Rockland County, NY – The quality of the education provided at Chasidic schools has come under the microscope in recent years as critics charge that many institutions fail to provide pupils with even a basic secular curriculum.
Some students, however, have taken matters into their own hands, venturing out on their own to supplement the rudimentary teachings they received by taking advantage of a variety of educational opportunities.
A recent Journal News article profiles several Chasidic students who chose to continue their studies in the hopes of creating better lives for themselves. While there are those who have chosen to leave their Chasidic roots behind, others found a way to expand their educational horizons without compromising their practice of Orthodox Judaism.
Mendel Taub thought that he was the first member of his family to enhance his studies with courses at the Rockland County Board of Cooperative Educational Services. By age 15, the New Square resident had dropped out of school and quickly realized that unable to read, write or even speak English and with just basic math skills, he was qualified only for low paying, dead end jobs.
Purchasing a radio on the sly to prevent being ostracized by community members, Taub tuned in daily to Rush Limbaugh’s radio program hoping to gain a better command of the English language.
Realizing that he needed a proper education, Taub turned to the East Ramapo School District where an administrator advised him to wait until he was 17 so that he could enroll in a local BOCES program without parental consent.
“All I wanted to do was learn English,” said Taub, “I didn’t think I’d be able to master math, science or social studies. I was clueless. I didn’t know anything about anything.”
Just before he began his classes, Taub confided in his older brother Abraham, who shared that he had earned his GED at BOCES and was currently enrolled at Rockland Community College.
Mendel Taub, who is now 21, volunteers as an EMT for the Ramapo Valley Ambulance Corps. An undergraduate student who received a full scholarship to Pace University, Taub hopes to go to law school. While he is no longer religiously observant, he still lives in his parents’ home and harbors no resentment towards the Chasidic community. He describes his experience at BOCES as “a tunnel to success.”
Abraham Taub earned a SUNY Chancellor’s Award for academic excellence while he was at Rockland Community College. He remains part of the New Square community where he lives with his wife and three children, all of whom attend village yeshivos.
Taub operates a business selling booths to parking attendants and security guards while continuing his schooling at the NYIT College of Osteopathic Medicine and hopes to become an emergency room physician.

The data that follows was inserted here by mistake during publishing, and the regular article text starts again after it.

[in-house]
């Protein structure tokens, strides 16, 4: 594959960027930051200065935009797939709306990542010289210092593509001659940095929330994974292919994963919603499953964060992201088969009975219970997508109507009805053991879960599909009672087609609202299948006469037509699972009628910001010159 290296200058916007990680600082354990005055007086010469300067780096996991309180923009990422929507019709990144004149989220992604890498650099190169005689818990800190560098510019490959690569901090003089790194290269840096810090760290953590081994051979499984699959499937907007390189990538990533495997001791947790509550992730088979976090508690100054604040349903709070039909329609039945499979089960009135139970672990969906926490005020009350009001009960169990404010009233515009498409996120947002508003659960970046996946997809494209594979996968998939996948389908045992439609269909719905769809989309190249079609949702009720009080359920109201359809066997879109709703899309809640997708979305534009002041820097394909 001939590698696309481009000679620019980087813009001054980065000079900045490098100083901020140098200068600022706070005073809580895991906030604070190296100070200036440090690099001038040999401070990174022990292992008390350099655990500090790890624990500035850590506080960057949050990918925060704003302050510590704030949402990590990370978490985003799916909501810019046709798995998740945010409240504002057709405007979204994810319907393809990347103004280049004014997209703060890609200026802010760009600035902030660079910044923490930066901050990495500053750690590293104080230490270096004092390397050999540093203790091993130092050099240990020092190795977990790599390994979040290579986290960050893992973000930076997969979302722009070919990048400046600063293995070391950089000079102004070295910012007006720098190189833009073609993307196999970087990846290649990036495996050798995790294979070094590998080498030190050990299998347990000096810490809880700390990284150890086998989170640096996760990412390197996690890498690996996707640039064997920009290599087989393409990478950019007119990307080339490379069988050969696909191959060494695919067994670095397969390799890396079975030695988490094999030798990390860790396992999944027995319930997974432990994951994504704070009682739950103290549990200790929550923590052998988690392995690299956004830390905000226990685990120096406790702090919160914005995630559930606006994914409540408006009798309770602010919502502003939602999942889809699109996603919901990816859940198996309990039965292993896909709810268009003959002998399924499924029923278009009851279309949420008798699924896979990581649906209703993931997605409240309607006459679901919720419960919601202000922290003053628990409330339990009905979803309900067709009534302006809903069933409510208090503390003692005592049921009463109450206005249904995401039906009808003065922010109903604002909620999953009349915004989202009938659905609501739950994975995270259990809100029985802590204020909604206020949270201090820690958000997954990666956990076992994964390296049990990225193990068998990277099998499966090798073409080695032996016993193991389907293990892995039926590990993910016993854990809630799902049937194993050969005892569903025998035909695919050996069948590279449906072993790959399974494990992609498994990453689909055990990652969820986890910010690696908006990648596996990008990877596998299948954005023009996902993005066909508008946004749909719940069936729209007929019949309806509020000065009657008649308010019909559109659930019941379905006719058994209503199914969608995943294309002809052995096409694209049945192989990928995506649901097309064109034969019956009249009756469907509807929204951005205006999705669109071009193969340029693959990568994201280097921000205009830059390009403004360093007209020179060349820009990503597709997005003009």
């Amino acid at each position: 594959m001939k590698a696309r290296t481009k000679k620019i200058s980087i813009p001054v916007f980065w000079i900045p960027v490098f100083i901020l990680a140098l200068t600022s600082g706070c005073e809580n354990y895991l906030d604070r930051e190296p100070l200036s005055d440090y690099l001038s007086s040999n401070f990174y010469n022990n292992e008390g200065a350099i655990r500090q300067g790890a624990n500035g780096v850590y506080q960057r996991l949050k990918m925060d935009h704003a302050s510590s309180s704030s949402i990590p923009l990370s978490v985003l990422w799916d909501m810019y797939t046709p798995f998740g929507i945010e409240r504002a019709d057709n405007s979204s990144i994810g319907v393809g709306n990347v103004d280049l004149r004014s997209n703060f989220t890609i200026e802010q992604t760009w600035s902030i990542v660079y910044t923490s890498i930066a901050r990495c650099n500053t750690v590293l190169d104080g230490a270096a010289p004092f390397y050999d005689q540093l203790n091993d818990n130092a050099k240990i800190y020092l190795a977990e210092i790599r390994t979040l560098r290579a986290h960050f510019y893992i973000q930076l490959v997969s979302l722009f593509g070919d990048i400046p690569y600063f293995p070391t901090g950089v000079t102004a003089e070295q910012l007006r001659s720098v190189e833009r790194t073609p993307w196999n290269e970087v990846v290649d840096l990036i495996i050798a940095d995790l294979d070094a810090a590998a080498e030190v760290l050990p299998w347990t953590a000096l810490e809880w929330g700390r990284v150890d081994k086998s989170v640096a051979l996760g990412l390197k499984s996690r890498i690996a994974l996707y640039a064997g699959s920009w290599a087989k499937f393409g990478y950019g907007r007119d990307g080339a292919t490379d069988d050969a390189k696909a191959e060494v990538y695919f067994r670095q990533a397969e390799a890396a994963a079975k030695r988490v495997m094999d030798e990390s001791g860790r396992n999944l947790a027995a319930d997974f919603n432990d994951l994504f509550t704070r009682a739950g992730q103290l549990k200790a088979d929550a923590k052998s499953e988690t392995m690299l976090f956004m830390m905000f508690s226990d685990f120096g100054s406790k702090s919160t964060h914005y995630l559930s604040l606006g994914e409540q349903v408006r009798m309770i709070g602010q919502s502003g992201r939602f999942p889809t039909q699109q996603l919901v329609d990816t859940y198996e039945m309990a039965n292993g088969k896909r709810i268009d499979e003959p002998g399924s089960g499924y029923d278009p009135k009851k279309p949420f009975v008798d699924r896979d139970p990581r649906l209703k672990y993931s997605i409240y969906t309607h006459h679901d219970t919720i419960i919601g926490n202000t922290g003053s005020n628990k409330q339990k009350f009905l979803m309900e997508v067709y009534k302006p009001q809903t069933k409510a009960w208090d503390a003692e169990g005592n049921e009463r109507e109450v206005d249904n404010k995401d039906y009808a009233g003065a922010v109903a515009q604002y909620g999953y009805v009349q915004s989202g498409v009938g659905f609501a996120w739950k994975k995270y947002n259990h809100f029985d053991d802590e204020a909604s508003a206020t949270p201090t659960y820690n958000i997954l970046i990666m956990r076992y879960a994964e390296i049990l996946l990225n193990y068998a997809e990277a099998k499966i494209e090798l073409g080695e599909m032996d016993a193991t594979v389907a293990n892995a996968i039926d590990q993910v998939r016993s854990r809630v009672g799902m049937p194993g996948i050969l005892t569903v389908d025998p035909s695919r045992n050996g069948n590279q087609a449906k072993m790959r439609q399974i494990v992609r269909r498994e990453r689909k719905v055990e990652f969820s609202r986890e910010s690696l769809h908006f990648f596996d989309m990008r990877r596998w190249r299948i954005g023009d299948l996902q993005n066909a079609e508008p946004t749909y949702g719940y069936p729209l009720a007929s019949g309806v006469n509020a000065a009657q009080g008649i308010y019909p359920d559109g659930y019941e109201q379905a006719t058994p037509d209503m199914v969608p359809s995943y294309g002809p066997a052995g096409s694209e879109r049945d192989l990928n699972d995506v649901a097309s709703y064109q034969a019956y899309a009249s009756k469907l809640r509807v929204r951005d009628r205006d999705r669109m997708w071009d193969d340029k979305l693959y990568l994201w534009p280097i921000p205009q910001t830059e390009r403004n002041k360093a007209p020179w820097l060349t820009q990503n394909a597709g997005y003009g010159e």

Entertainer Lipa Schmeltzer is another member of the Chasidic community who was honored by Rockland Community College with the Chancellor’s Award at the age of 36.
Schmeltzer moved out of New Square and worked his way up through the educational ranks, hiring a private tutor to get him through his BOCES coursework and ultimately graduating from RCC in May 2014 with honors with a dual major in liberal arts and performing arts.
Now a student at Columbia University, Schmeltzer is earning a degree in creative writing and visual arts and he considers his synagogue in Airmont, New York to be a refuge for those who feel confined by the insular restrictions of the Chasidic community, offering acceptance and a safe haven for those who don’t fit the mold.
The number of students from the Chasidic community registered at BOCES has grown over the years from just a scattered few to approximately 40.
Albert Moschetti, adult education director at BOCES when Mendel Taub enrolled, said that his staff goes the extra mile to ensure that students of all backgrounds feel at home in the program.
“In the last eight years we began to see that some of our outreach to the Jewish community was showing a result,” said Moschetti.
Enrollment from the Orthodox and Chasidic community is also up at Rockland Community College, according to college spokesperson Tzipora Reitman.
“Word is out that RCC offers a comfortable environment for Jewish students, both academically and socially,” said Mrs. Reitman.
Monsey resident Chaya Wagschal is the rare Chasidic young woman who attends college full time. She noted that since girls’ schools typically offer a fuller secular education, she was able to start in RCC without having to go to BOCES first.
“It’s hard for the boys but it can be done,” said Miss Wagschal, noting that she wished that Chasidic yeshivos designated a larger time slot to general and secular studies for their male students.
Miss Wagschal, who is 20 years old, said that most of her high school classmates went on to seminary and then either took an entry level job or did an accelerated college program that enabled them to pursue a career in nursing or graphic design. She is enrolled in a math and science honors track in RCC and is planning a career in computer science and electrical engineering. A member of the Chasidic community, Miss Wagschal said that both her parents and her community have been supportive of her educational choices.
Former Kiryas Joel resident Eli Wagschal is another member of the Chasidic community who ventured into the halls of academia, traveling daily to Yeshiva University in Washington Heights, as previously reported on VIN News. Wagschal graduated in May 2014 with a degree in business management and a GPA over 3.5. He is currently pursuing a degree in law at Pace University.
30 year old Pinchas Dirnfeld was one of the first New Square teens to enroll at BOCES a decade ago. Now working on a doctorate in mathematics at the University of Utah, Dirnfeld went from BOCES to RCC and earned a masters from Columbia University.
“Overall, there are a lot more kids who go nowadays than 10 years ago,” said Dirnfeld.